Florida Drug Statistics
Florida Prescription Drug Abuse Statistics
For many years, Florida doctors were notorious for overprescribing drugs, especially opioids. More recently, the state has put multiple laws in place to prevent the over prescription and spread of opioid addiction.
The availability of prescription drugs in Florida has gone down in recent years thanks to E-FORCSE, a prescription drug monitoring database that prevents individuals from obtaining multiple prescriptions from multiple doctors.
- Doctors are writing fewer opioid prescriptions- Number of prescriptions has gone down 5.5%
- Doctors are prescribing less powerful opioids – Prescriptions are 14.6% less powerful compared to last year
However, constricting the supply of prescription opioids on the street causes some people to switch to heroin when prescription opioids become harder to obtain.
Florida Drug Laws - Possession & Trafficking
Having drugs in your possession is a serious crime in Florida. Florida drug possession laws are divided into five schedules. The severity of the punishment depends on:
- The schedule of the drug that you possess
- The amount of the substance you possess
- Any prior criminal convictions (especially drug-related)
Florida Drug Schedules 1-V
|Schedule I||High potential for abuse, No medical use||Heroin, Cannabis (unless prescribed), LSD, MDMA, Psilocybin Mushrooms|
|Schedule II||High potential for abuse, Restricted medical use||Cocaine, Methamphetamine, Oxycodone, Morphine, Codeine, Fentanyl, Carfentanil|
|Schedule III||Some potential for abuse, Accepted for medical use||Buprenorphine, Anabolic Steroids|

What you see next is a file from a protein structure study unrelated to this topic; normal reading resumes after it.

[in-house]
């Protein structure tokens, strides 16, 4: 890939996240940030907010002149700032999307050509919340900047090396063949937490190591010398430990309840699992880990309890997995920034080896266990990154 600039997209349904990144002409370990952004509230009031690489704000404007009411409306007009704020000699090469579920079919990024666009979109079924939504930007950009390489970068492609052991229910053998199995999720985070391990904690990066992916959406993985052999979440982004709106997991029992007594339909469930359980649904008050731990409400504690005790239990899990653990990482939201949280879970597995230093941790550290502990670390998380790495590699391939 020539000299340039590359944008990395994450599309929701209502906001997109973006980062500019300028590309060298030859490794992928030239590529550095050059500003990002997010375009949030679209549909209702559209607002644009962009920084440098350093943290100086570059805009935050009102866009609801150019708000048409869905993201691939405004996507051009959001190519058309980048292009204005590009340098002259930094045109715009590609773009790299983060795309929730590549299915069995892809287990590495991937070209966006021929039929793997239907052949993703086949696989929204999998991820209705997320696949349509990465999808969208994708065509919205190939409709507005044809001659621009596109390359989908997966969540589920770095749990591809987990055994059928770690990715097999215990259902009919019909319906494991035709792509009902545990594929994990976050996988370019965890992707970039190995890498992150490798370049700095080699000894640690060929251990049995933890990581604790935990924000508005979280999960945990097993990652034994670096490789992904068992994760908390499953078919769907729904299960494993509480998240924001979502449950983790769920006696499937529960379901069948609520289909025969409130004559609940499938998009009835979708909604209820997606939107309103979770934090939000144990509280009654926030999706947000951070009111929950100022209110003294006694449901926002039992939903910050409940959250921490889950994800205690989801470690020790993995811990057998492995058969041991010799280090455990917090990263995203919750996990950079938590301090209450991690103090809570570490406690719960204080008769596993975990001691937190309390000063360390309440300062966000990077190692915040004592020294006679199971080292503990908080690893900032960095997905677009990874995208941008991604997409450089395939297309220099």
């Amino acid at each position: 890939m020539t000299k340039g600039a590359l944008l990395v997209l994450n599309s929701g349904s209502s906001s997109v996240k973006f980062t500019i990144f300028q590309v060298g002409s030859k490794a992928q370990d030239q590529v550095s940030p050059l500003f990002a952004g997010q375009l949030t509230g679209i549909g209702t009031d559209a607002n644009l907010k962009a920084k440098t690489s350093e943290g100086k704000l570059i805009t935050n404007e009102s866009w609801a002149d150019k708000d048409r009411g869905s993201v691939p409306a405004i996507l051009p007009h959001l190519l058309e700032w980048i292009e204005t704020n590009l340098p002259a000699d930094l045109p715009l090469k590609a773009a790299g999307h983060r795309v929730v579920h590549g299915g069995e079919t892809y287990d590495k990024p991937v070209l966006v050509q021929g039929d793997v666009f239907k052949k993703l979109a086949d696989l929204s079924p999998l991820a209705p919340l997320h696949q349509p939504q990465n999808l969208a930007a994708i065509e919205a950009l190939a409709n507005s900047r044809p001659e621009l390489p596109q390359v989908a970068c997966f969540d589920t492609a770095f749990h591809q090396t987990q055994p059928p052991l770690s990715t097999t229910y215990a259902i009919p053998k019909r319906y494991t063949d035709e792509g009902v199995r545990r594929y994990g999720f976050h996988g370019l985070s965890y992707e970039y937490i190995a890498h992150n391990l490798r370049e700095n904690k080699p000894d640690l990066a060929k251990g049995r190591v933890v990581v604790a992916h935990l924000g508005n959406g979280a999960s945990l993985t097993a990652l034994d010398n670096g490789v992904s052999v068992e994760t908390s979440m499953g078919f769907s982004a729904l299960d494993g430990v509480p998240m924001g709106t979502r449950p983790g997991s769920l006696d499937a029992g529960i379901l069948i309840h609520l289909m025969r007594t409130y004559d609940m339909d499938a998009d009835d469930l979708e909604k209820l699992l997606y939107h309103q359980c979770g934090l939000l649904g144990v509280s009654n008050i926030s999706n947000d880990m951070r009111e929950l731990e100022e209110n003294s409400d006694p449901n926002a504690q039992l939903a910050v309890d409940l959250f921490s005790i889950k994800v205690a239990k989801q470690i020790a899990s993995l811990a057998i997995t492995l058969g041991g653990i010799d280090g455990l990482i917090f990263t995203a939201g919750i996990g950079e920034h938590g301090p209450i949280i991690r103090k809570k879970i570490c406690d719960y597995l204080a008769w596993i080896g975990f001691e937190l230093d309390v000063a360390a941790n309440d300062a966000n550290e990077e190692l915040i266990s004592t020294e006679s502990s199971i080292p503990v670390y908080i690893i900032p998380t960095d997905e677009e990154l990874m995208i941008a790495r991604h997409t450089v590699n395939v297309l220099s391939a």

|Schedule IV||Low potential for abuse, Accepted for medical use||Xanax, Valium, Klonopin, Ativan|
|Schedule V||Lowest potential for abuse, Accepted for medical use||Combination medications with low dose narcotics Ex. (tylenol + codeine)|
Because of the state’s physical location and geography, Florida is one of the nation’s top drug trafficking hot spots. The laws for dealing or trafficking drugs are based on the same drug scheduling system as possession.
Punishment for Drug Trafficking in Florida
|Schedule||Punishment for simple possession (small amounts)||Punishment for selling, dealing or manufacturing|
|Schedule I||Felony (3rd Degree)||Felony (2nd Degree)|
|Schedule II||Felony (3rd Degree)||Felony (2nd Degree)|
|Schedule III||Felony (3rd Degree)||Felony (3rd Degree)|
|Schedule IV||Felony (3rd Degree)||Felony (3rd Degree)|
|Schedule V||Misdemeanor (1st Degree)||Misdemeanor (1st Degree)|
Although marijuana is a schedule I drug, penalties for possession and distribution are less harsh.
Florida Drug Testing Laws
Florida also has laws on the books surrounding drug testing.
Florida Newborn Drug Testing Laws
Using drugs while pregnant can have disastrous consequences for the child. There are no specific criminal charges for abusing drugs while pregnant in Florida, it falls under the definition of child abuse.
Florida’s Healthy Start program is designed to address substance abuse during pregnancy by giving information, resources and an opportunity for treatment to expecting mothers that struggle with addiction.
Doctors refer expecting mothers to Healthy Start if they if they suspect substance abuse, based on:
- Their own declaration or their responses to drug-related questions
- Positive drug test
- Reported by family member or friend
- Medical staff who witness drug use or patterns of drug use
- The infant is found to be exposed to illicit drugs in the womb
Florida Drug Testing for Welfare
Florida does not conduct random drug tests on welfare recipients, but the state can test you if they suspect you are abusing substances while on welfare.
Lawmakers in Florida instituted random drug testing for welfare recipients in 2011. Florida drug testing welfare statistics determined the law was not successful and was repealed just a few months later when the courts declared it unconstitutional.
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